This slapstick, gore-soaked comedy came out of nowhere and left me with a smile on my face for its entire runtime. Some may be too cool for its silly (and occasionally campy) sensibilities, but those people are not the target audience and will probably never see it.
6. BB (CJ Wallis)
BB is a cinematic example of watching an artist find his voice. The film shifts multiple perspectives and is not afraid to mix things up (stylistically speaking). This entire movie could have been done much easier (and lazier) as a found footage film, but luckily they choose not to and opted for a more stylish route. This film transcends its T & A concept and gives the viewer a look into the life of a camgirl on the edge.
5. Another Evil (Carson Mell)
Another Evil dwells in that strange world where there is no real genre to place it in. It is funny, but it is not a comedy and it is has ghosts, but it is not really a horror movie. Where it falls in…who knows, but I can say that it is one of the best written and acted films of the year.
4. Train To Busan (Sang-ho Yeon)
Not since The Raid 2 have I seen an action movie that was this exciting. A big budget Zombie movie full of emotion and action set pieces that should have Hollywood shaking in their boots. Mark my words, once this film hits Netflix it will be the biggest movie of the year!
3. Pig Pen (Jason Koch)
Every year there is that one indie release that really grabs me. That movie that strikes an emotional chord, that feels both cinematic and intimate. In 2014 it was Found, last year it was Androgynym and this year it is Jason Koch’s Pig Pen. This film is a masterful example of “true to life” horror, telling a grim story of poverty and the toils of boyhood. This departure from traditional horror is refreshing and really shows the signs of a maturing artist who is not interested in being kept to one genre. Pig Pen is a moving, but intensely ugly film that is just as much a thriller as it is a coming-of-age tale.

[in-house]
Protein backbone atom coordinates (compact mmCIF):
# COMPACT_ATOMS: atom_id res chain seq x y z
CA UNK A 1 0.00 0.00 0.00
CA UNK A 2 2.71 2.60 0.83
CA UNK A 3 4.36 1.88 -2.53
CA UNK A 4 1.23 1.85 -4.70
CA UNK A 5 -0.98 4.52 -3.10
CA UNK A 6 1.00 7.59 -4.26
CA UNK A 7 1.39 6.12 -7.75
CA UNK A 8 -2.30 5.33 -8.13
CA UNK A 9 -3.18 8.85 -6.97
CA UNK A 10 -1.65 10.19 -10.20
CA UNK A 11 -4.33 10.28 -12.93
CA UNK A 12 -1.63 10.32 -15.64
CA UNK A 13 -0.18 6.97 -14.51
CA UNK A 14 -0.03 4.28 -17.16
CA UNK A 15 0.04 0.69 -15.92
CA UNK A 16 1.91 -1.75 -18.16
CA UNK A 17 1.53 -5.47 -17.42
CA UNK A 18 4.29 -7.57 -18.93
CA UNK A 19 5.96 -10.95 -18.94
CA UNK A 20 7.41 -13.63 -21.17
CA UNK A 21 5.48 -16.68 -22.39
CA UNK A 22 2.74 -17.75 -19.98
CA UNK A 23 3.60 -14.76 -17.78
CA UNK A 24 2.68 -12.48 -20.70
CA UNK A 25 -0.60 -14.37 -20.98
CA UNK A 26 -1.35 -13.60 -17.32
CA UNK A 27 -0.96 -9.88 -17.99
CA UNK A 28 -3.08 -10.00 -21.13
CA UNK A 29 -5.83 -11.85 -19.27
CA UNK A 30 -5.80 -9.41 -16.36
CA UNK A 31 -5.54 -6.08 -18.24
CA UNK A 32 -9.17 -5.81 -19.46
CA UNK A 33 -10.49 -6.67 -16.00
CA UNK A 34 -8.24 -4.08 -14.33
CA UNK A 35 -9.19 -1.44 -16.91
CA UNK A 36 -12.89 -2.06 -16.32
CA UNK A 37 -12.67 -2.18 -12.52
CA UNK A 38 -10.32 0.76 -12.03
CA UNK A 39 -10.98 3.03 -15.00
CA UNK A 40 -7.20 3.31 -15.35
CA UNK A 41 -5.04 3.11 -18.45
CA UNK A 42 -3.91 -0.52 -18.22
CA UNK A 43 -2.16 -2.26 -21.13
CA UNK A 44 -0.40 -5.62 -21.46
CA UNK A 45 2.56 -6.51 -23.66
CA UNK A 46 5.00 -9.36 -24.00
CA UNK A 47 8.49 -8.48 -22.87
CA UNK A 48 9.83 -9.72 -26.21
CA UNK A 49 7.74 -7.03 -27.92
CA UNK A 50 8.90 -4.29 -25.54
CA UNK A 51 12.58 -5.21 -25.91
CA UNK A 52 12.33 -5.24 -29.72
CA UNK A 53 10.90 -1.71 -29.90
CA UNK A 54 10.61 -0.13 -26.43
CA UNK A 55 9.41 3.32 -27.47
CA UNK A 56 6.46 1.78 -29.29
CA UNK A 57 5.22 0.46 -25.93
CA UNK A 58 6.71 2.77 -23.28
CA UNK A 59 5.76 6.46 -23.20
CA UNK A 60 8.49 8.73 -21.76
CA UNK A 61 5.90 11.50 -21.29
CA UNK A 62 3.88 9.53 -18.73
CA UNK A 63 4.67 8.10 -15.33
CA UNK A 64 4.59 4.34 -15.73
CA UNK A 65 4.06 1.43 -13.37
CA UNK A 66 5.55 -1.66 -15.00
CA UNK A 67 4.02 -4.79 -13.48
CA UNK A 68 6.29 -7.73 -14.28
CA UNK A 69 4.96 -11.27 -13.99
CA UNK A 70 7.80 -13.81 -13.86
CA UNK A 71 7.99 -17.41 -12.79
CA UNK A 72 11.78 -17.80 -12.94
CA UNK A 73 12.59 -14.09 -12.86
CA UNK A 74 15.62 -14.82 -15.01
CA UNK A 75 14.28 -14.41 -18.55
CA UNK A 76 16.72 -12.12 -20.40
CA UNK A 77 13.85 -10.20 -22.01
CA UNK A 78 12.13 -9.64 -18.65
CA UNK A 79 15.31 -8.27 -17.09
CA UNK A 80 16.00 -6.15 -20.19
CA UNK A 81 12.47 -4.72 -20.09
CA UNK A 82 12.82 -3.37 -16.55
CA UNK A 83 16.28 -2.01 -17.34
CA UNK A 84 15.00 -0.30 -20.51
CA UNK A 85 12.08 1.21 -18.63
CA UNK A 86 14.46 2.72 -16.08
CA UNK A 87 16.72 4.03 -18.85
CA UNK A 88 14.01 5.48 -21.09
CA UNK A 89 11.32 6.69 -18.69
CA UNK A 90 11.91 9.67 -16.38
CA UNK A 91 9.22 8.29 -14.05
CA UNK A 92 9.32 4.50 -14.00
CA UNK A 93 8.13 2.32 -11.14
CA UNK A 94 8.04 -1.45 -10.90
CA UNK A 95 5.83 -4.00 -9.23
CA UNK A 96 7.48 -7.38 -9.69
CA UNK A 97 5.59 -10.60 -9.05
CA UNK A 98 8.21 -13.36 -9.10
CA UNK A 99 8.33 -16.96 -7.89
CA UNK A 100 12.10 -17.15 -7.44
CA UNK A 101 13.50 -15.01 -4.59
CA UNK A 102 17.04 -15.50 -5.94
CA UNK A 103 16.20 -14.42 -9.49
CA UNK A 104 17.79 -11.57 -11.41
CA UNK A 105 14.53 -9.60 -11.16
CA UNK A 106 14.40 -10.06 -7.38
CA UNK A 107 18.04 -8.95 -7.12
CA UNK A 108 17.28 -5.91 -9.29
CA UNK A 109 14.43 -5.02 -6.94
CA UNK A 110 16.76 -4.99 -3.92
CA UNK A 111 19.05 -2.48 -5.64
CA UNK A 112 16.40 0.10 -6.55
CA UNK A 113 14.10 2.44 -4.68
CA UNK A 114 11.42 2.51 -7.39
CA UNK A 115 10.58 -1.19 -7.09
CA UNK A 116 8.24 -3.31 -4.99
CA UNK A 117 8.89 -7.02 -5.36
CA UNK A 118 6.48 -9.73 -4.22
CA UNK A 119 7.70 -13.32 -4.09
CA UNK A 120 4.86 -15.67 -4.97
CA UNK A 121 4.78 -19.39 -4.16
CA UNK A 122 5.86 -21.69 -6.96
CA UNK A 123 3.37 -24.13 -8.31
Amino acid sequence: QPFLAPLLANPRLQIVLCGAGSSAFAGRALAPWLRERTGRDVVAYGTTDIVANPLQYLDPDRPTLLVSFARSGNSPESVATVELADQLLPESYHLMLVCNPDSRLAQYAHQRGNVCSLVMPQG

2. Frankenstein Created Bikers (James Bickert)
Make no bones about it, this is a 125 minute epic of exploitation and excess! I Cannot stress how fun this flick is and urge you to check it out for yourself
1. The Witch (Robert Eggers)
From numbers 15 to 2 it was hard to make my picks for the year, but my number one film of the was (undoubtedly) The Witch. This is a complex, timely film that will go down as one the of the classiest horror films in history. I wouldn’t be surprised to hear this film mentioned in the same breath as The Exorcist and Rosemary’s Baby. Who knows?…but time will tell and Robert Eggers has solidified himself as horror royalty with The Witch.
THANK YOU TO EVERYONE WHO READ AND SUPPORTED US THIS YEAR AND WE WILL SEE YOU IN 2017
BY BLAINE MCLAREN
There is not a lot to say about this 1977 classic that has not been said hundreds of times. This is one of those great films that you may not appreciate when you are young, but grows on you as you get older and more jaded. Wes Craven started his career with the one-two punch of nihilism know as (back to back releases) Last House on the Left and The Hills Have Eyes. What is fantastic about “Hills” is that it works out all of the goofiness in “House” and shows why (the late) Wes Craven would go on to be a master of horror. He sets the tone and maintains it from beginning to end, making outlandish characters feel real and alive. When it is time to turn up the tension, he never hesitates to show true ugliness and violence. While being a great film, most of its releases have been fairly sub par. Luckily the good folks at Arrow Video decided to rerelease it and give it the care/attention that it has always deserved.